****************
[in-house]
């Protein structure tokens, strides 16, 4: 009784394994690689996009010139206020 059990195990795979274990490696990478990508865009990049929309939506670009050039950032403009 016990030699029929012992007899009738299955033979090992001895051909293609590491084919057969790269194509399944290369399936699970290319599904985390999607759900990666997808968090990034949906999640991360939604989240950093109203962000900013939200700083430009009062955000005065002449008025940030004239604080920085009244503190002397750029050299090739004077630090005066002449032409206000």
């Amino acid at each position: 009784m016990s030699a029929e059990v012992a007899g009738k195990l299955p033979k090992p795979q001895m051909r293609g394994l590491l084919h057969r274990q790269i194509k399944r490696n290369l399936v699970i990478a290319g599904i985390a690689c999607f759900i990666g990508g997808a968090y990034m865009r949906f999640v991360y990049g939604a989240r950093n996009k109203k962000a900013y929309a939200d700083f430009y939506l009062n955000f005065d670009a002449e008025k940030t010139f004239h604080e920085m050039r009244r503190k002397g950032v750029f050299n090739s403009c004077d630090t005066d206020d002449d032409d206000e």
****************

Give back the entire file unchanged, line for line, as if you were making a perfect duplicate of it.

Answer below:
[in-house]
């Protein structure tokens, strides 16, 4: 009784394994690689996009010139206020 059990195990795979274990490696990478990508865009990049929309939506670009050039950032403009 016990030699029929012992007899009738299955033979090992001895051909293609590491084919057969790269194509399944290369399936699970290319599904985390999607759900990666997808968090990034949906999640991360939604989240950093109203962000900013939200700083430009009062955000005065002449008025940030004239604080920085009244503190002397750029050299090739004077630090005066002449032409206000």
């Amino acid at each position: 009784m016990s030699a029929e059990v012992a007899g009738k195990l299955p033979k090992p795979q001895m051909r293609g394994l590491l084919h057969r274990q790269i194509k399944r490696n290369l399936v699970i990478a290319g599904i985390a690689c999607f759900i990666g990508g997808a968090y990034m865009r949906f999640v991360y990049g939604a989240r950093n996009k109203k962000a900013y929309a939200d700083f430009y939506l009062n955000f005065d670009a002449e008025k940030t010139f004239h604080e920085m050039r009244r503190k002397g950032v750029f050299n090739s403009c004077d630090t005066d206020d002449d032409d206000e």